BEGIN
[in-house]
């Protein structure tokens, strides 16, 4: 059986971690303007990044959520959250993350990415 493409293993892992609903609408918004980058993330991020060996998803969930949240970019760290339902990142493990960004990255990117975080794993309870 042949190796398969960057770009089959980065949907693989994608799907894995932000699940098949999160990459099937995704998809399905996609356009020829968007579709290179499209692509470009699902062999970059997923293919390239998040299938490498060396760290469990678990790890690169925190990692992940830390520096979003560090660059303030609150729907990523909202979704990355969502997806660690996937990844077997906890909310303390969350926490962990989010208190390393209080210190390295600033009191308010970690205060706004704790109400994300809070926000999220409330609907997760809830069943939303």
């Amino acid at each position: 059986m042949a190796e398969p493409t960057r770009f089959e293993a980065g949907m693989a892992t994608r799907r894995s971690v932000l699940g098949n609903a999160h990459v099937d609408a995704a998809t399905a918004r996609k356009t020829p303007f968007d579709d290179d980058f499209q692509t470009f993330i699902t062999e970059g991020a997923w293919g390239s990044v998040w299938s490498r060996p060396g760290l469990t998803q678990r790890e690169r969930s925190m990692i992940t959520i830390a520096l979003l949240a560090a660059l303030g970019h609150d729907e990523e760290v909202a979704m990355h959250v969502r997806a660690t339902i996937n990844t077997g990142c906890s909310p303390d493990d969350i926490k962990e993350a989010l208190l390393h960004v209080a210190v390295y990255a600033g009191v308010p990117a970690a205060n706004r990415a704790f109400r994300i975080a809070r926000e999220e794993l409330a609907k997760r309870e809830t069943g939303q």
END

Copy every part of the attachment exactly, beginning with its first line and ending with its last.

[in-house]
């Protein structure tokens, strides 16, 4: 059986971690303007990044959520959250993350990415 493409293993892992609903609408918004980058993330991020060996998803969930949240970019760290339902990142493990960004990255990117975080794993309870 042949190796398969960057770009089959980065949907693989994608799907894995932000699940098949999160990459099937995704998809399905996609356009020829968007579709290179499209692509470009699902062999970059997923293919390239998040299938490498060396760290469990678990790890690169925190990692992940830390520096979003560090660059303030609150729907990523909202979704990355969502997806660690996937990844077997906890909310303390969350926490962990989010208190390393209080210190390295600033009191308010970690205060706004704790109400994300809070926000999220409330609907997760809830069943939303």
């Amino acid at each position: 059986m042949a190796e398969p493409t960057r770009f089959e293993a980065g949907m693989a892992t994608r799907r894995s971690v932000l699940g098949n609903a999160h990459v099937d609408a995704a998809t399905a918004r996609k356009t020829p303007f968007d579709d290179d980058f499209q692509t470009f993330i699902t062999e970059g991020a997923w293919g390239s990044v998040w299938s490498r060996p060396g760290l469990t998803q678990r790890e690169r969930s925190m990692i992940t959520i830390a520096l979003l949240a560090a660059l303030g970019h609150d729907e990523e760290v909202a979704m990355h959250v969502r997806a660690t339902i996937n990844t077997g990142c906890s909310p303390d493990d969350i926490k962990e993350a989010l208190l390393h960004v209080a210190v390295y990255a600033g009191v308010p990117a970690a205060n706004r990415a704790f109400r994300i975080a809070r926000e999220e794993l409330a609907k997760r309870e809830t069943g939303q």